In 1902 the entrance to the Inner Basin was repositioned further west, and new lock gates, hydraulic equipment and a swing bridge were provided.  Trinity Pier was lengthened and widened in 1904 and between 1905 and 1906 Millbay Pier was also extended.  As more transatlantic liners called at Plymouth so the facilities for them increased: the Plymouth Coffee House Limited provided refreshments and Mr Philip Ellis ran a bookstall.  1905 also saw a proposal by the Company to extend the pipes for the hydraulic system right he way around the Docks so that hydraulic capstans can be introduced.  These would be used for the purpose of hauling and shunting the railway wagons and trucks.  At present only the Dock Gates and the 25-ton crane are worked by hydraulic power. 

The Docks saw its highest liner passenger traffic in the year 1930, when 788 liners called, landing 41,130 passengers and 307,912 mailbags.  The number of calls fell back after that to just over 500 in 1935, which was lower than it had been a decade before.  When, in September 1939, War was declared, both the liners and the Docks had more important things to do.  Millbay Docks suffered from bombing during the Second World War, as did the rest of the City.  There were air raids on August 27th 1940, when the tender "Sir John Hawkins" was damaged and on December 15th 1940, when the "Sir Walter Raleigh" was hit injuring eight crew members.

There was a brief return to prosperity after the War.   On June 19th 1945, the Royal Mail Lines' "Drina" made the first of the post-war calls, but the Docks were not really ready for its 25 passengers and 24 mailbags, which had to be landed by the Admiralty paddle-tug "Camel" rather than one of the tenders.  The all-time peak for ocean mails occurred in 1949, when a record 437,295 bags were handled.  After that passenger traffic dwindled and slowly the tenders were disposed of.  The last of the Ocean Special trains ran on May 18th 1962.  Following the closure of the Oranje Lines' service to Canada in the summer of 1963, the "Sir Richard Grenville" made its last excursion on Wednesday September 4th 1963 although it was recalled into service the following month when the Dutch liner "Diemerdyk" became the last liner to call at Plymouth.  She embarked 18 passengers and one car but the "Sir Richard Grenville" returned empty to Millbay to await the official closure on October 31st 1963.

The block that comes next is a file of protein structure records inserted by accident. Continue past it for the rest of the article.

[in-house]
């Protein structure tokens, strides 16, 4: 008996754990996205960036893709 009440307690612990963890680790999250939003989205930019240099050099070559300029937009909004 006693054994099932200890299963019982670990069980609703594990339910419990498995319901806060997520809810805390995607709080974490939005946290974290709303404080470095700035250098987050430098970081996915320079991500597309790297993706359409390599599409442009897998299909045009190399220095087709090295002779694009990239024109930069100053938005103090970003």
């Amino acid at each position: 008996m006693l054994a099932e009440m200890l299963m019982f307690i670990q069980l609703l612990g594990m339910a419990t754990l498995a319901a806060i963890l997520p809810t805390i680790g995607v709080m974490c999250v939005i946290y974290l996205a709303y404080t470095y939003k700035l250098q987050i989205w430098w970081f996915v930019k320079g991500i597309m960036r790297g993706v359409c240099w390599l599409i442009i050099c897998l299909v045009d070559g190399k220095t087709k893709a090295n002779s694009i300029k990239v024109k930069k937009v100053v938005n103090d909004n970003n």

During the 1960s the Pontoon in the Outer Basin was towed a short distance away to be broken up but this proved to be more difficult than expected and its remains were left against the Trinity Pier.  It was replaced by the Princess Royal Pier.

Between 1967 and 1977 the Docks were the base for the ships of the National Environment Research Council, the "John Murray" and later the "Shackleton".

The Graving Dock was filled in during 1970.  In February 1972 the roof canopy that had sheltered passengers at Millbay Pier was taken down.  Although the Trinity and Princess Royal Piers remained in use, Millbay Pier was too exposed to the elements and deteriorated.   The warehouses and buildings on the Pier were demolished in 1988.  The old Pier Hotel followed the same fate in March 1989.  The former Customs House still stands.

New apartments and a marina now adorn the eastern side while the deepwater West Wharf and the was converted in 1973-74 into a terminal for Brittany Ferries' services to Roscoff and Santander.

For information about the goods imported in to the Plymouth Great Western Docks SEE Port of Plymouth Imports.